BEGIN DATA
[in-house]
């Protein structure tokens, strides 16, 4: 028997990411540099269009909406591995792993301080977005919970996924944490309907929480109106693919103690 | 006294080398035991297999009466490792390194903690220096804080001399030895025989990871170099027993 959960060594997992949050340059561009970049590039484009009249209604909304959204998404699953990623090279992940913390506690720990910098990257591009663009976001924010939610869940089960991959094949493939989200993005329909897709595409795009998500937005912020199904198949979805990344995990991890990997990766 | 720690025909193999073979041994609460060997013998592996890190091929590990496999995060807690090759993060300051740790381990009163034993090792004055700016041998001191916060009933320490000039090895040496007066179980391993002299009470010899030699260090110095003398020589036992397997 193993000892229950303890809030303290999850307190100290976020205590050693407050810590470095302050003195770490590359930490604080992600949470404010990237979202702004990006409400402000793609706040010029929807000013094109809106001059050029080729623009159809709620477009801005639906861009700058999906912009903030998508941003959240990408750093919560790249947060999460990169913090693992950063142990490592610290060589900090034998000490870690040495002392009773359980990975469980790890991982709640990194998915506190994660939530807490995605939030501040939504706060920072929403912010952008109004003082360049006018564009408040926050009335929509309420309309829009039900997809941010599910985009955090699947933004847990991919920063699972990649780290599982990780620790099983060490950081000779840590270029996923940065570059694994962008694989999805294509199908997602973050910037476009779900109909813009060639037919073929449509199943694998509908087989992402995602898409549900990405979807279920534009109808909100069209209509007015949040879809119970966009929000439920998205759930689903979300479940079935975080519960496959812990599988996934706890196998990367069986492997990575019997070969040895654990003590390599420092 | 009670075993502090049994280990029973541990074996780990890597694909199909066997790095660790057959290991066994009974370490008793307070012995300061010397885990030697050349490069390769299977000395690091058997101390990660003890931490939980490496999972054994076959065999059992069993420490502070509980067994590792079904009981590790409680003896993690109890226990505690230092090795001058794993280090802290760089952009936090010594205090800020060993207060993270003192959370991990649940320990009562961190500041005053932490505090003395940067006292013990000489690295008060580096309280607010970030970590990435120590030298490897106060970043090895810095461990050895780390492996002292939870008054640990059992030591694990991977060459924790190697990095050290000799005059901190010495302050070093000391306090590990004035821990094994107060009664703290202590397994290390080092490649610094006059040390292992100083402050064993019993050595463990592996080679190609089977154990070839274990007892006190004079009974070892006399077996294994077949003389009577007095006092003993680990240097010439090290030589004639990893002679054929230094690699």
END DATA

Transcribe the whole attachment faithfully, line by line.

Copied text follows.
[in-house]
């Protein structure tokens, strides 16, 4: 028997990411540099269009909406591995792993301080977005919970996924944490309907929480109106693919103690 | 006294080398035991297999009466490792390194903690220096804080001399030895025989990871170099027993 959960060594997992949050340059561009970049590039484009009249209604909304959204998404699953990623090279992940913390506690720990910098990257591009663009976001924010939610869940089960991959094949493939989200993005329909897709595409795009998500937005912020199904198949979805990344995990991890990997990766 | 720690025909193999073979041994609460060997013998592996890190091929590990496999995060807690090759993060300051740790381990009163034993090792004055700016041998001191916060009933320490000039090895040496007066179980391993002299009470010899030699260090110095003398020589036992397997 193993000892229950303890809030303290999850307190100290976020205590050693407050810590470095302050003195770490590359930490604080992600949470404010990237979202702004990006409400402000793609706040010029929807000013094109809106001059050029080729623009159809709620477009801005639906861009700058999906912009903030998508941003959240990408750093919560790249947060999460990169913090693992950063142990490592610290060589900090034998000490870690040495002392009773359980990975469980790890991982709640990194998915506190994660939530807490995605939030501040939504706060920072929403912010952008109004003082360049006018564009408040926050009335929509309420309309829009039900997809941010599910985009955090699947933004847990991919920063699972990649780290599982990780620790099983060490950081000779840590270029996923940065570059694994962008694989999805294509199908997602973050910037476009779900109909813009060639037919073929449509199943694998509908087989992402995602898409549900990405979807279920534009109808909100069209209509007015949040879809119970966009929000439920998205759930689903979300479940079935975080519960496959812990599988996934706890196998990367069986492997990575019997070969040895654990003590390599420092 | 009670075993502090049994280990029973541990074996780990890597694909199909066997790095660790057959290991066994009974370490008793307070012995300061010397885990030697050349490069390769299977000395690091058997101390990660003890931490939980490496999972054994076959065999059992069993420490502070509980067994590792079904009981590790409680003896993690109890226990505690230092090795001058794993280090802290760089952009936090010594205090800020060993207060993270003192959370991990649940320990009562961190500041005053932490505090003395940067006292013990000489690295008060580096309280607010970030970590990435120590030298490897106060970043090895810095461990050895780390492996002292939870008054640990059992030591694990991977060459924790190697990095050290000799005059901190010495302050070093000391306090590990004035821990094994107060009664703290202590397994290390080092490649610094006059040390292992100083402050064993019993050595463990592996080679190609089977154990070839274990007892006190004079009974070892006399077996294994077949003389009577007095006092003993680990240097010439090290030589004639990893002679054929230094690699």